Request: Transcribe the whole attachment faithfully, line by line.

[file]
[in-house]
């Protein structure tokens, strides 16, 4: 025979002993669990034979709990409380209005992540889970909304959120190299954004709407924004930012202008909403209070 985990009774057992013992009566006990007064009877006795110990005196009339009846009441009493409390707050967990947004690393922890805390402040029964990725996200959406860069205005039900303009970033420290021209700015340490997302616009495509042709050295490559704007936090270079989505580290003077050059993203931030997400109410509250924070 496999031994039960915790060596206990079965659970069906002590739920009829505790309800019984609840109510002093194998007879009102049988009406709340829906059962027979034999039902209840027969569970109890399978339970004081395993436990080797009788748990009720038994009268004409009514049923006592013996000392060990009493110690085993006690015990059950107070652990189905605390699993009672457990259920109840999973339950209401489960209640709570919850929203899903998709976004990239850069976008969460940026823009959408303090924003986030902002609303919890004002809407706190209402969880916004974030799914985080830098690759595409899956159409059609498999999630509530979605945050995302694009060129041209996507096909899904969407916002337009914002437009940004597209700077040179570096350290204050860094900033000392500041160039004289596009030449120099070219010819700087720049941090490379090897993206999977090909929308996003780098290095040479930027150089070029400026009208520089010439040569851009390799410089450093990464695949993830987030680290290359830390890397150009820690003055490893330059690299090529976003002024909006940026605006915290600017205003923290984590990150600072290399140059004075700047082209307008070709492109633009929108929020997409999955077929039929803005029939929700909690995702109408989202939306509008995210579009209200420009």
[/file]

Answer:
[in-house]
């Protein structure tokens, strides 16, 4: 025979002993669990034979709990409380209005992540889970909304959120190299954004709407924004930012202008909403209070 985990009774057992013992009566006990007064009877006795110990005196009339009846009441009493409390707050967990947004690393922890805390402040029964990725996200959406860069205005039900303009970033420290021209700015340490997302616009495509042709050295490559704007936090270079989505580290003077050059993203931030997400109410509250924070 496999031994039960915790060596206990079965659970069906002590739920009829505790309800019984609840109510002093194998007879009102049988009406709340829906059962027979034999039902209840027969569970109890399978339970004081395993436990080797009788748990009720038994009268004409009514049923006592013996000392060990009493110690085993006690015990059950107070652990189905605390699993009672457990259920109840999973339950209401489960209640709570919850929203899903998709976004990239850069976008969460940026823009959408303090924003986030902002609303919890004002809407706190209402969880916004974030799914985080830098690759595409899956159409059609498999999630509530979605945050995302694009060129041209996507096909899904969407916002337009914002437009940004597209700077040179570096350290204050860094900033000392500041160039004289596009030449120099070219010819700087720049941090490379090897993206999977090909929308996003780098290095040479930027150089070029400026009208520089010439040569851009390799410089450093990464695949993830987030680290290359830390890397150009820690003055490893330059690299090529976003002024909006940026605006915290600017205003923290984590990150600072290399140059004075700047082209307008070709492109633009929108929020997409999955077929039929803005029939929700909690995702109408989202939306509008995210579009209200420009």